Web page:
Traffic on 140th Avenue SE and SE Petrovitsky Road in unincorporated King County.
Arterial Classification System
Arterial functional classification is the organization of a road system into groups according to the “function” each road serves or is intended to serve. The main functions for any road are 1) to provide mobility for users and, 2) to provide access to adjacent land uses. The degree to which the road serves movement of traffic or access to adjacent land uses is the basis for its functional classification.
Arterial functional classification is used in transportation planning, roadway design and allocation of road improvement funds. In unincorporated King County, there are three types of arterial roadways:
Principal arterials—Provide for movement across and between large subareas of an urban region and serves predominantly "through traffic" with minimum direct service to abutting land uses.
Minor arterials—Provide for movement within the larger subareas bound by principal arterials. A minor arterial may also serve "through traffic" but provides more direct access to abutting land uses than does a principal arterial.
Collector arterials—Provide for movement within smaller areas which are often definable neighborhoods, and which may be bound by arterials with higher classifications. Collectors serve very little "through traffic" and serve a high proportion of local traffic requiring direct access to abutting properties. Collector arterials provide the link between local neighborhood streets (i.e. non-arterials) and larger arterials.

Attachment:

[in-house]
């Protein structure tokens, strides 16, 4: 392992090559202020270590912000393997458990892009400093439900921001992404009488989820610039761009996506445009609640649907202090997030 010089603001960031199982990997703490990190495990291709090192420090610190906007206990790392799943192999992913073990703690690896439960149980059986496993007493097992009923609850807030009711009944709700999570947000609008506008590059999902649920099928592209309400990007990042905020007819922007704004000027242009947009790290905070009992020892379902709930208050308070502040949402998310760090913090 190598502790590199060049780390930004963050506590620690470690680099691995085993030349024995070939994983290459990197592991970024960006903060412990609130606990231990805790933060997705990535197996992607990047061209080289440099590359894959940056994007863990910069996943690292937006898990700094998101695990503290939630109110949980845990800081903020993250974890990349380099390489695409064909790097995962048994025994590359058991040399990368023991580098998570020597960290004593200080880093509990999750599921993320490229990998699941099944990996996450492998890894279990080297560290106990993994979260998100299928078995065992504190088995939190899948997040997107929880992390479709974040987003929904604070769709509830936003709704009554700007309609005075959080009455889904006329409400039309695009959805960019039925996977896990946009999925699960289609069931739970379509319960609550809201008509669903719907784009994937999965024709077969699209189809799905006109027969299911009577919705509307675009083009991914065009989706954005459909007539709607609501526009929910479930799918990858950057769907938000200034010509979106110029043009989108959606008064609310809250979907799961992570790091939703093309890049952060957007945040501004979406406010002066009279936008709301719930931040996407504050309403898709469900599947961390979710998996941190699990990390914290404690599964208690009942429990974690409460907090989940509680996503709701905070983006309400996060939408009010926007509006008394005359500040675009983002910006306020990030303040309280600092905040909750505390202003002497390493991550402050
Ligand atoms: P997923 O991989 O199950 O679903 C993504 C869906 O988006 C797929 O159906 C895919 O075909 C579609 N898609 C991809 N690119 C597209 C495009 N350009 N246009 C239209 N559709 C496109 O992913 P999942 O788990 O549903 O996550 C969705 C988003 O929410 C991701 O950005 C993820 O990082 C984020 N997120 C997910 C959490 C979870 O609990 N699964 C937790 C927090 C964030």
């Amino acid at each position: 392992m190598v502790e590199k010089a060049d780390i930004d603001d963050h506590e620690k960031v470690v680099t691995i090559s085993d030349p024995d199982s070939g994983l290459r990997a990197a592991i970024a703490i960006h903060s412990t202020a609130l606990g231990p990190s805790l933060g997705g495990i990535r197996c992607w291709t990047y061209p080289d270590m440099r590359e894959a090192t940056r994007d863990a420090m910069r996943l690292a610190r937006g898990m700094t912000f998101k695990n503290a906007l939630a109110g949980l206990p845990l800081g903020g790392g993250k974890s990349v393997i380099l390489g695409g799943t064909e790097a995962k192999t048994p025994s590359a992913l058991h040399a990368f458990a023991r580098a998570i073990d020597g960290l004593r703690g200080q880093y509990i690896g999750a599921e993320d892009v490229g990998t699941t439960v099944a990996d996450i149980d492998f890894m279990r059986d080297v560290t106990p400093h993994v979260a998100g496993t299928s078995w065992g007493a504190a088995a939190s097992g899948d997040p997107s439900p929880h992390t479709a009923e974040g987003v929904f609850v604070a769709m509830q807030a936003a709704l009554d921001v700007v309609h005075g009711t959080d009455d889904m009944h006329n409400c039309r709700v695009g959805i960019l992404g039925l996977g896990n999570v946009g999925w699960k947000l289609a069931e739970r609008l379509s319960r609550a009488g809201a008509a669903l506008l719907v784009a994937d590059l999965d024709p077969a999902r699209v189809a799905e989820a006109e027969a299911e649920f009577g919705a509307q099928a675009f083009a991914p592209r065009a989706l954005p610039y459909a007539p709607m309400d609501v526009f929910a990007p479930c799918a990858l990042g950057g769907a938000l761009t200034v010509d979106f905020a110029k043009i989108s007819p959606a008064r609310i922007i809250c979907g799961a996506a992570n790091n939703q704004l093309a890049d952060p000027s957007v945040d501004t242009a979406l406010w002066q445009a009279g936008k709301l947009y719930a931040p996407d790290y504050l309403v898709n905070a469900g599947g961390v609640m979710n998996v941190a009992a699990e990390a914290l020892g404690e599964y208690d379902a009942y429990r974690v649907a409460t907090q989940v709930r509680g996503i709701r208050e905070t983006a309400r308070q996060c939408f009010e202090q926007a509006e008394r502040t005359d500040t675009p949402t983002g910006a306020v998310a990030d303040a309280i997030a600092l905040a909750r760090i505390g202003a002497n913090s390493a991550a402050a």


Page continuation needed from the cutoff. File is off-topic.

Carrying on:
The majority of the roads in the King County road system are not designated as arterials and function as local neighborhood streets.
The Arterial Functional Classification Map (335KB) is a component of the King County Comprehensive Plan (Technical Appendix C – Transportation), and is reviewed periodically for system changes. Changes to the arterial classification are handled through the Comprehensive Plan review and adoption process. The Comprehensive Plan is normally reviewed annually, with a major update scheduled every eight years, and a midpoint limited update every four years. Citizens can request changes to the Comprehensive Plan through the formal "Comprehensive Plan Amendment Docketing process".